Her subject--the nervous breakdown and attempted suicide of a well-behaved, bright and successful college girl during the summer vacation of 1953--is hardly topical, and for careful, plain, dolorous prose style, which conveys the world of the heroine under the bell jar of madness with its "stifling distortions," offers few sentimental attractions. It is not a facile, entertaining or dramatic book; it has none of the sharp bitter humor and bite of her poems. It's not well shaped (it can be quite awkward); it offers no modish visionary thrills from the world of the insane, and though it has scenes of college life, the suburbs and the fashion magazine world of the 1950's for the most part it just hangs there dully and drags you down with its heroine; you don't believe she really recovers. Its vague, absorbent, melancholy pull lingers for weeks.
 
[Plath] had failed to understand Esther's malady, and had left behind an incomplete symbol of the age it reflected. Such a reading makes "The Bell Jar" a considerably better book than Miss Plath regarded it.
 
Esther Greenwood's account of her year in the bell jar is as clear and readable as it is witty and disturbing. It makes for a novel such as Dorothy Parker might have written if she had not belonged to a generation infected with the relentless frivolity of the college- humor magazine. The brittle humor of that early generation is reincarnated in "The Bell Jar," but raised to a more serious level because it is recognized as a resource of hysteria.
 

» Add other authors (97 possible)

Author nameRoleType of authorWork?Status
Plath, SylviaAuthorprimary authorall editionsconfirmed
Dorsman-Vos, W.A.Translatorsecondary authorsome editionsconfirmed
Fleckhaus, WillyCover designersecondary authorsome editionsconfirmed
Kaiser, ReinhardTranslatorsecondary authorsome editionsconfirmed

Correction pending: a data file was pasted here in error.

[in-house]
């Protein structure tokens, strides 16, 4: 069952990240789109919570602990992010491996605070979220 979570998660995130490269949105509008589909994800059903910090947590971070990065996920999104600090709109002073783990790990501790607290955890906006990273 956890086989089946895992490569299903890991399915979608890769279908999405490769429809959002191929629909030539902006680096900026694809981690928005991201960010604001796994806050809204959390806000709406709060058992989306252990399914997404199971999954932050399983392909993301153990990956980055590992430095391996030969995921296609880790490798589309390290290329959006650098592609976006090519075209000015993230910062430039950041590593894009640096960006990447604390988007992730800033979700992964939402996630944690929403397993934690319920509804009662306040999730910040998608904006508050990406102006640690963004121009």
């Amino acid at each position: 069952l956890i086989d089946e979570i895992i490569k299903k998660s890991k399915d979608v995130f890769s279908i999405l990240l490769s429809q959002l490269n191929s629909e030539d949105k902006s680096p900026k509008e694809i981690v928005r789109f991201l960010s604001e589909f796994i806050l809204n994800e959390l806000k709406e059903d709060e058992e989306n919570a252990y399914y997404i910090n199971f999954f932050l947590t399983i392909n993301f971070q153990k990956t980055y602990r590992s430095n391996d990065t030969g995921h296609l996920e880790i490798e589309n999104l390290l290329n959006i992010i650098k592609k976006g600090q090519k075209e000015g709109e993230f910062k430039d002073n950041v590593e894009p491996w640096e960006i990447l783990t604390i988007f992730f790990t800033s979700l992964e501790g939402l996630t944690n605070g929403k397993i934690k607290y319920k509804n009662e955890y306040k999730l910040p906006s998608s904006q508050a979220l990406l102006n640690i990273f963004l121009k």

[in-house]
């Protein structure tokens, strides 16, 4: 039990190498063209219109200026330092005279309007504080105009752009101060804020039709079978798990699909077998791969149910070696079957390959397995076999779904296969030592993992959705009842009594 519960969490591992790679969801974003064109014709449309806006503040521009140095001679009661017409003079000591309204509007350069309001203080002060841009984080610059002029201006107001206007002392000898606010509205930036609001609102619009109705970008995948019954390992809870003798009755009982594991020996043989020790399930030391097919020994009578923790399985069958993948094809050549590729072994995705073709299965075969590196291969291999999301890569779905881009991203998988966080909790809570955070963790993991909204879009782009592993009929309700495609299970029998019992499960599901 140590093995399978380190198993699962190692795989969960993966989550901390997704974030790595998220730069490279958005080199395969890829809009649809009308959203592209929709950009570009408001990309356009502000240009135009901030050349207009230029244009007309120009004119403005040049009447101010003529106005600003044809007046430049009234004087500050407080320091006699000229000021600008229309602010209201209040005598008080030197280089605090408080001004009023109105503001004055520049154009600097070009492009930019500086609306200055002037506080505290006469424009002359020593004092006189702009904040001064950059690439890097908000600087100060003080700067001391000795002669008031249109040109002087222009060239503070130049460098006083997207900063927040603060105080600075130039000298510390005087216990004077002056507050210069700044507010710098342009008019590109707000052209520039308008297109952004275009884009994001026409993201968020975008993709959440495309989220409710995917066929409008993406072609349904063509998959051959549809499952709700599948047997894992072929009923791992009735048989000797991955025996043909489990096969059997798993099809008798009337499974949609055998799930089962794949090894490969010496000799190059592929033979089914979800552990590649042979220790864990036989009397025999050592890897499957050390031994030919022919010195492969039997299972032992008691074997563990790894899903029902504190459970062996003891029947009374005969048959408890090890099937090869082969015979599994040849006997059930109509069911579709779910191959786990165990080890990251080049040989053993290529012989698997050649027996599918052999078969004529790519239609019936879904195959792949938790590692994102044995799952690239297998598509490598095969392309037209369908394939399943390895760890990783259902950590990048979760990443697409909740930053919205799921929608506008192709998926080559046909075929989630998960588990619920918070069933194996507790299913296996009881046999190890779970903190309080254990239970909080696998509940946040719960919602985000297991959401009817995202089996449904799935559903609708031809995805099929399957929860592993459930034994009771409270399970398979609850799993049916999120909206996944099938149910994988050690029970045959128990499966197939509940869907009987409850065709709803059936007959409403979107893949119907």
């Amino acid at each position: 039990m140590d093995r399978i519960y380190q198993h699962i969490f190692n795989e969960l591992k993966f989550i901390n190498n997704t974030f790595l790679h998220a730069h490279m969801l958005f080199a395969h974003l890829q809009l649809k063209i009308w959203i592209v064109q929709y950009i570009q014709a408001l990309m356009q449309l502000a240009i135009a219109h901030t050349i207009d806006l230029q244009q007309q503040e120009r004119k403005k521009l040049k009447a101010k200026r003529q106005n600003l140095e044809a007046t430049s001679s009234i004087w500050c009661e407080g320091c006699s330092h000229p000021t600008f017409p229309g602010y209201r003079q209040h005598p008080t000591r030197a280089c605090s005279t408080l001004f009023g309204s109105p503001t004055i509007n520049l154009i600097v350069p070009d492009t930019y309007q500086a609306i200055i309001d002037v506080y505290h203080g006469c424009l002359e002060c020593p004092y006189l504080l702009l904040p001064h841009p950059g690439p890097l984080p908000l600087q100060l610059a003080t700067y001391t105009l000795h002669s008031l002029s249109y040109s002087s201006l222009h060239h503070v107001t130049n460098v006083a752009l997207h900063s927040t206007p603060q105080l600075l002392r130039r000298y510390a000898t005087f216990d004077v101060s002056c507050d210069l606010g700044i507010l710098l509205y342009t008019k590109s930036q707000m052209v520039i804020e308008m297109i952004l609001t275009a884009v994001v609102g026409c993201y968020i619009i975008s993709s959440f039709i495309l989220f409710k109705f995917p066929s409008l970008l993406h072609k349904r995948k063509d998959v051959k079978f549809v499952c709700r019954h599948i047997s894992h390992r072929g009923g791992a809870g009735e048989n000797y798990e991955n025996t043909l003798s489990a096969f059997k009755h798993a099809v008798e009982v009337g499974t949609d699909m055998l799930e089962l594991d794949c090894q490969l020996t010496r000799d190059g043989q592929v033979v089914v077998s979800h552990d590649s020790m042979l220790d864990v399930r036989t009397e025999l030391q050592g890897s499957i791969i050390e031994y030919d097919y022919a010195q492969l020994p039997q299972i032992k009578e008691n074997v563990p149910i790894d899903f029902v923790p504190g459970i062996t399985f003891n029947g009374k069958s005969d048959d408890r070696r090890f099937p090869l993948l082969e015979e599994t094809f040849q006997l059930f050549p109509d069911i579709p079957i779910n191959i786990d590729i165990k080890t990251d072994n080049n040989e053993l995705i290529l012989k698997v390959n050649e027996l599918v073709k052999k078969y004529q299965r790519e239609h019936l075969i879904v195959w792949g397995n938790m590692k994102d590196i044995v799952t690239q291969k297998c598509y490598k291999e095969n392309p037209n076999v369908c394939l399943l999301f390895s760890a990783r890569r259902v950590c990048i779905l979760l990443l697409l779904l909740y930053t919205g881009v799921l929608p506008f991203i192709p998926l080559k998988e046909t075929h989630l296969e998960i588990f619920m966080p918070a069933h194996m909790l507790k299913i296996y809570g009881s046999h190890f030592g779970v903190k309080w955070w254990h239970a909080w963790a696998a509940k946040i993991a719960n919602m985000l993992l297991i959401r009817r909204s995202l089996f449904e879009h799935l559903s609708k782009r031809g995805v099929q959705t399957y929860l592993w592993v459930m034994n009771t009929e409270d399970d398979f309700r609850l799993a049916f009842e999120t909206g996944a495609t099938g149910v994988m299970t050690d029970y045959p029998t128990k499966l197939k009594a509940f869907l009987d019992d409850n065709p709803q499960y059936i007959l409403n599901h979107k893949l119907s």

Lois AmesBiographical Notesecondary authorsome editionsconfirmed

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Epigraph
Dedication
for Elizabeth and David
First words
It was a queer, sultry summer, the summer they electrocuted the Rosenbergs, and I didn't know what I was doing in New York.
Quotations
"She stared at her reflection in the glossed shop window as if to make sure, moment by moment, that she continued to exist."
The trouble was, I hated the idea of serving men in any way.
To the person in the bell jar, blank and stopped as a dead baby, the world itself is the bad dream.
I took a deep breath, and listened to the old bray of my heart: I am, I am, I am.
Last words
(Click to show. Warning: May contain spoilers.)
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Amazon.com Amazon.com Review (ISBN 0061148512, Paperback)

Plath was an excellent poet but is known to many for this largely autobiographical novel. The Bell Jar tells the story of a gifted young woman's mental breakdown beginning during a summer internship as a junior editor at a magazine in New York City in the early 1950s. The real Plath committed suicide in 1963 and left behind this scathingly sad, honest and perfectly-written book, which remains one of the best-told tales of a woman's descent into insanity.

(retrieved from Amazon Mon, 30 Sep 2013 13:52:31 -0400)

(see all 9 descriptions)

This novel--echoing Plath's own experiences as a rising writer/editor in the early 1950s--chronicles the nervous breakdown of Esther Greenwood: brilliant, beautiful, enormously talented, successful, but slowly going under, and maybe for the last time.… (more)

(summary from another edition)

» see all 12 descriptions

Legacy Library: Sylvia Plath